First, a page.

Finding The Courage To Forgive
by Karena Virginia
It takes tremendous strength to truly forgive. Forgiving is not as simple as we learned in kindergarten. How free we would feel if the simple three words: “I forgive you” held the magic of a true release of pain? Our world is full of disappointments, but when someone in or close circle betrays us, the intensity of violation can create a deep anger or sadness. How do we find the courage to truly forgive when the betrayal lingers in our mind, body, soul and emotional state? As human beings, the triggers create a need within us to fight, flight or freeze and appease. How do we pause, reflect, rise above and move through instead? True forgiveness is a task based on deep inner work which often takes bravery to practice.
The three major triggers psychologists write about are; betrayal, rejection and abandonment. If we experienced any of these triggers in our childhoods (which most of us have), we are more prone to feeling the intensity of the sting when they appear in our adult lives. If we have not done the inner work of healing our childhood wounds, we often act out as adults instead of healing the past and then recognizing that an older wound has been opened by an act in the present time. Sometimes we are actually the ones we need to forgive as well. And if we do not forgive ourselves, how can we possibly forgive another? If we are sabotaging our own lives and then feeling shame around our own actions, we are hurting ourselves and then searching for a way out of the pattern by blaming another. We are complicated beings, but there are steps to finding the courage to freedom by learning the art of forgiveness.
- Forgive yourself. We forgive for ourselves whenever we forgive. We are not forgiving for anyone else. But we must forgive ourselves first. Once we recognize that we are actually spiritual beings in life school making mistakes and growing, we see that life is a process. We make mistakes so we can learn and evolve. After all, we are human.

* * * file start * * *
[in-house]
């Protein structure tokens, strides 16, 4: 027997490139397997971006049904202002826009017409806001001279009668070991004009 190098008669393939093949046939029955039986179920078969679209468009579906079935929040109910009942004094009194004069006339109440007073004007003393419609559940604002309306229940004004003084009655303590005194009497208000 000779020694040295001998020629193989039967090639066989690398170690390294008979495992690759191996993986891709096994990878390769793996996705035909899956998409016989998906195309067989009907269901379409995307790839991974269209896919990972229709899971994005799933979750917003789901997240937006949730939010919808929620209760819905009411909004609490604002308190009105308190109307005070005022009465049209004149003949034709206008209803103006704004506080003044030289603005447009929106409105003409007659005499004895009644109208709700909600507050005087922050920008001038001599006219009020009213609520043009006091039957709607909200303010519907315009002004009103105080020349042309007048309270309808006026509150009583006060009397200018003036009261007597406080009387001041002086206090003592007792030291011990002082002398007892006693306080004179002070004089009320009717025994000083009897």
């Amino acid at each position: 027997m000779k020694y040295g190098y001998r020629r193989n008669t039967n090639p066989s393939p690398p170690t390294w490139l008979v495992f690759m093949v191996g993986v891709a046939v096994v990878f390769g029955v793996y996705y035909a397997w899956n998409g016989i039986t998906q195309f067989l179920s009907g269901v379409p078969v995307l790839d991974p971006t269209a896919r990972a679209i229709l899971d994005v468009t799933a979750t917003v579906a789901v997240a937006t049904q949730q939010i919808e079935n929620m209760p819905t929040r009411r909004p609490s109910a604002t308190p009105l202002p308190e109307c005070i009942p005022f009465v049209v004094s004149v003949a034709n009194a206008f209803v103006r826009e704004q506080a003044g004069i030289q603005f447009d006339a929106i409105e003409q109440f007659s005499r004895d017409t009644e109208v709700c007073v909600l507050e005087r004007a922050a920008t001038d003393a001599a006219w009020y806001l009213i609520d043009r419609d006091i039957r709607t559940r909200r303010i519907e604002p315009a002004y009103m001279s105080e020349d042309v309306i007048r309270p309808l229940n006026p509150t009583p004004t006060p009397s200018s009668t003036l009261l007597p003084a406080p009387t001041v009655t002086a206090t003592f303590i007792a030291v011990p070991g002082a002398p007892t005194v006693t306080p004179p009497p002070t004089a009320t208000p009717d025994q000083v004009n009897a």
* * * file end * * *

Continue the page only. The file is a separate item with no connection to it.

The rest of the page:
- Forgive completely without forgetting. We keep ourselves safe by seeing a pattern in another that may be dangerous for us. Often these are people we love and that is why the pain is so intense. It is easier to forgive the stranger who screams at us because she is having a bad day than it is to forgive a loved one throws us under the bus.
- Forgive for peace. Holding onto anger is toxic. Choose peace. It is impossible to live a truly peaceful life when we are holding onto resentments. If we give peace a chance and create a habit every morning of making the choice to feel peace, we begin to release the burden. It takes courage to do this type of work, but we can do it.
- “Forgive them for they know not what they do” Is there anyway we can find compassion instead of anger? How wounded and miserable is the person who hurts others? Do they need love? Are they crying out for love? Are they in intense pain? Can we see them as eight year old kids who were bullied who have never truly healed? These are the questions to ask.
- Exercise. Move the body. Move the energy.
- Meditate. Take 5 deep breaths.
- Talk to a close friend.
- Practice Self Love (Walk in nature. Take a hot bath. Listen to music. Light some candles. Journal. Have a cup of tea. Plan a healthy trip)
- Cry. Punch the pillow.
- Spend time with children or animals.
- Volunteer and get out of your own way. Help someone in need.
- React without breathing and contemplating first.
- Get stuck in the story and repeat it over and over again in the mind.
- Over indulge with too much food, shopping or drinking.
- Sabotage. Hurt back. Act out.
Practice the miraculous Hawaiian Ho’oponopono healing mantra by repeating:
I love you. I’m sorry. Forgive me. Thank you.
Keep saying these four sentences and focus on self. It is for our own healing. It is profound how powerful this practice can be!
Practice Kundalini: (Kundalini 101: The Powerful Meaning of Sat Nam)
Karena is a member of Oprah Winfrey’s Belief Team, and a pioneer in the #Metoo movement who has discovered that the meaning of healing humanity starts with speaking truth and choosing love. She is passionate about helping others find their voice and heal. Her clients are often professionals and celebrities who find Karena’s style accessible and enjoyable. Karena is married with two beautiful children. She lives in the suburbs of New York City.
BASICALLY BEAUTIFUL WANTS TO KNOW…
BB: Do you have a favorite quote?
Karena: “And the day came when the risk to remain tight in a bud was more painful than the risk it took to blossom.” – Anais Nin
BB: What is your favorite flower?
Karena: Pink roses of course!
BB: Favorite playlist?
Karena: 1970’s love songs
BB: Favorite ice cream?
Karena: Banana peanut butter with dark chocolate covered pretzels
BB: If you could have one superpower…?
Karena: Heal the world!
BB: What is the best way to contact you?
(posted: January 2020)